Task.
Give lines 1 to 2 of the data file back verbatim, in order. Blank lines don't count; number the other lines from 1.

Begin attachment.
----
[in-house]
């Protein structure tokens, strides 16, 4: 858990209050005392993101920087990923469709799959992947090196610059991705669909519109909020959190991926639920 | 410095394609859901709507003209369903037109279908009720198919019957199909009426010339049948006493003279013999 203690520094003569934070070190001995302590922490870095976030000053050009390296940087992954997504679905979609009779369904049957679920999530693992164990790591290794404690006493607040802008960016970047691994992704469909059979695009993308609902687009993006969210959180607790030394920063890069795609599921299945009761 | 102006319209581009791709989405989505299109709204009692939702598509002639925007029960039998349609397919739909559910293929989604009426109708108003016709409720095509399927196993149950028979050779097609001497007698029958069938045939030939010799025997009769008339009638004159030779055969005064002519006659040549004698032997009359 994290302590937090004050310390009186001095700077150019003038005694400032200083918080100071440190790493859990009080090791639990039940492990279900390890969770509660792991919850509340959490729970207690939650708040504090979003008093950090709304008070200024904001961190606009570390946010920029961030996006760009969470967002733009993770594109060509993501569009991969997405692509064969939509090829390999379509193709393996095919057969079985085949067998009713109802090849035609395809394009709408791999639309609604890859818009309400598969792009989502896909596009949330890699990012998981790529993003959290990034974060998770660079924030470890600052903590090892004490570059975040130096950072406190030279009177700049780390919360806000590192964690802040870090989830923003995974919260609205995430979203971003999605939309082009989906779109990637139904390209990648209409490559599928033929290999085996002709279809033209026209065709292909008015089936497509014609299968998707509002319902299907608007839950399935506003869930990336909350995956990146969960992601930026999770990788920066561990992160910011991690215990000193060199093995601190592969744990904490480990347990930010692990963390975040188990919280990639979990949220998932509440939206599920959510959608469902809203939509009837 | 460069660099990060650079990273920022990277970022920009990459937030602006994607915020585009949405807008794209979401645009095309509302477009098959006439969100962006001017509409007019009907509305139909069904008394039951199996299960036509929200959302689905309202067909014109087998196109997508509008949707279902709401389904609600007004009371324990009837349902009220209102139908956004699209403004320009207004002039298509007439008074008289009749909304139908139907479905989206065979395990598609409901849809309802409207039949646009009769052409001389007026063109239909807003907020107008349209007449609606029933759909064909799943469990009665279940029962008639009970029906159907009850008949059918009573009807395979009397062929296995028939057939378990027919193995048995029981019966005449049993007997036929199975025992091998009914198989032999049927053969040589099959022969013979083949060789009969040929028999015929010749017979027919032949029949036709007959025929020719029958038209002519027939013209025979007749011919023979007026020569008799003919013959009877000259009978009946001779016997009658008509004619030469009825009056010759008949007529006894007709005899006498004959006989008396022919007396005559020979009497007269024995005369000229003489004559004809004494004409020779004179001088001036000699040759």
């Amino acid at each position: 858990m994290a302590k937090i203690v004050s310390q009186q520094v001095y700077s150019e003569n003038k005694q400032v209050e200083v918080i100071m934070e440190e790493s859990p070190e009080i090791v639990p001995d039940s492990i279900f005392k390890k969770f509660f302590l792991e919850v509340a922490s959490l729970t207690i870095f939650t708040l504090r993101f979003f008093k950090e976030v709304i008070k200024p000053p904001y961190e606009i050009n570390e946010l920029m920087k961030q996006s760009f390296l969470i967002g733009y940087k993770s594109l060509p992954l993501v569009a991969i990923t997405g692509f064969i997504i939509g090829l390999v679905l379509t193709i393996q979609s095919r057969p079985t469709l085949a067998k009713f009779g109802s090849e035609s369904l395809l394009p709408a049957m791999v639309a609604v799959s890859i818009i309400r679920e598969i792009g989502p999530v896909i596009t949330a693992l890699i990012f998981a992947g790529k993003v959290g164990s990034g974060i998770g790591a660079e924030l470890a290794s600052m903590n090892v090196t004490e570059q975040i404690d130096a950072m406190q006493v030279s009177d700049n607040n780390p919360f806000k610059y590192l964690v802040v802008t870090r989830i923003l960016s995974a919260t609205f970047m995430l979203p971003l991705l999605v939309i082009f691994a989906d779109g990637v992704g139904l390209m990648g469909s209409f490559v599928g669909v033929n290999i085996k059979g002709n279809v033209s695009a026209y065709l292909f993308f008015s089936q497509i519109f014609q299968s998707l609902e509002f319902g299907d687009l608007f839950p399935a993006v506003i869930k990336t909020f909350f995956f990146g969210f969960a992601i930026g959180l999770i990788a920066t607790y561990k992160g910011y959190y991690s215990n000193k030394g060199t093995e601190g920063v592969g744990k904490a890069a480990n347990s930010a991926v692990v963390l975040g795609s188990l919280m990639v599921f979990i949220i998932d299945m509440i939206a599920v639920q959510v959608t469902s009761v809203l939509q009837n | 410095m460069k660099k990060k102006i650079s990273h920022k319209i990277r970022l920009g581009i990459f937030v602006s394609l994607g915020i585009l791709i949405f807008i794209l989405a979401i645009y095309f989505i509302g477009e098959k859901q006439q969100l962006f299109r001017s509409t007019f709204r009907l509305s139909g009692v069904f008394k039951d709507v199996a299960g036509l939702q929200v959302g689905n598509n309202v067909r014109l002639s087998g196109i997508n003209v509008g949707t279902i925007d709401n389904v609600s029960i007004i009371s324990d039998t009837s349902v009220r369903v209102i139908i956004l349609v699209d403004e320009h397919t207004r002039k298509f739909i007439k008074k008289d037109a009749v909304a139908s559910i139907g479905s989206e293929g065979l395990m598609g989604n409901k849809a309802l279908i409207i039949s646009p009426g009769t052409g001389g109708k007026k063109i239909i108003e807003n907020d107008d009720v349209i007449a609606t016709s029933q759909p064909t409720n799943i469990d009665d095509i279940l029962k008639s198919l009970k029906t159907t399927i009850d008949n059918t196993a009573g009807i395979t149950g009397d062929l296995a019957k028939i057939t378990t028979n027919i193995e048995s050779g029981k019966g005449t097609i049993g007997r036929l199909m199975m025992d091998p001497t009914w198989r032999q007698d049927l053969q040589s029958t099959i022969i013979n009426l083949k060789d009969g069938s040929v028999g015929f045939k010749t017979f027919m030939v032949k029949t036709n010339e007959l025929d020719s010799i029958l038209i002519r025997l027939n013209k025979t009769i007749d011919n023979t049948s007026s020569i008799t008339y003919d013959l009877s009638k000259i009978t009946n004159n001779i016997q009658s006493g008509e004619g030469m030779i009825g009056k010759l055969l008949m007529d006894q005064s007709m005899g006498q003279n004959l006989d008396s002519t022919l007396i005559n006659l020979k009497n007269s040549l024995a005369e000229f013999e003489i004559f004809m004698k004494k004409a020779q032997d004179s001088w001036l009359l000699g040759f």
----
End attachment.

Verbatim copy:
[in-house]
């Protein structure tokens, strides 16, 4: 858990209050005392993101920087990923469709799959992947090196610059991705669909519109909020959190991926639920 | 410095394609859901709507003209369903037109279908009720198919019957199909009426010339049948006493003279013999 203690520094003569934070070190001995302590922490870095976030000053050009390296940087992954997504679905979609009779369904049957679920999530693992164990790591290794404690006493607040802008960016970047691994992704469909059979695009993308609902687009993006969210959180607790030394920063890069795609599921299945009761 | 102006319209581009791709989405989505299109709204009692939702598509002639925007029960039998349609397919739909559910293929989604009426109708108003016709409720095509399927196993149950028979050779097609001497007698029958069938045939030939010799025997009769008339009638004159030779055969005064002519006659040549004698032997009359 994290302590937090004050310390009186001095700077150019003038005694400032200083918080100071440190790493859990009080090791639990039940492990279900390890969770509660792991919850509340959490729970207690939650708040504090979003008093950090709304008070200024904001961190606009570390946010920029961030996006760009969470967002733009993770594109060509993501569009991969997405692509064969939509090829390999379509193709393996095919057969079985085949067998009713109802090849035609395809394009709408791999639309609604890859818009309400598969792009989502896909596009949330890699990012998981790529993003959290990034974060998770660079924030470890600052903590090892004490570059975040130096950072406190030279009177700049780390919360806000590192964690802040870090989830923003995974919260609205995430979203971003999605939309082009989906779109990637139904390209990648209409490559599928033929290999085996002709279809033209026209065709292909008015089936497509014609299968998707509002319902299907608007839950399935506003869930990336909350995956990146969960992601930026999770990788920066561990992160910011991690215990000193060199093995601190592969744990904490480990347990930010692990963390975040188990919280990639979990949220998932509440939206599920959510959608469902809203939509009837 | 460069660099990060650079990273920022990277970022920009990459937030602006994607915020585009949405807008794209979401645009095309509302477009098959006439969100962006001017509409007019009907509305139909069904008394039951199996299960036509929200959302689905309202067909014109087998196109997508509008949707279902709401389904609600007004009371324990009837349902009220209102139908956004699209403004320009207004002039298509007439008074008289009749909304139908139907479905989206065979395990598609409901849809309802409207039949646009009769052409001389007026063109239909807003907020107008349209007449609606029933759909064909799943469990009665279940029962008639009970029906159907009850008949059918009573009807395979009397062929296995028939057939378990027919193995048995029981019966005449049993007997036929199975025992091998009914198989032999049927053969040589099959022969013979083949060789009969040929028999015929010749017979027919032949029949036709007959025929020719029958038209002519027939013209025979007749011919023979007026020569008799003919013959009877000259009978009946001779016997009658008509004619030469009825009056010759008949007529006894007709005899006498004959006989008396022919007396005559020979009497007269024995005369000229003489004559004809004494004409020779004179001088001036000699040759």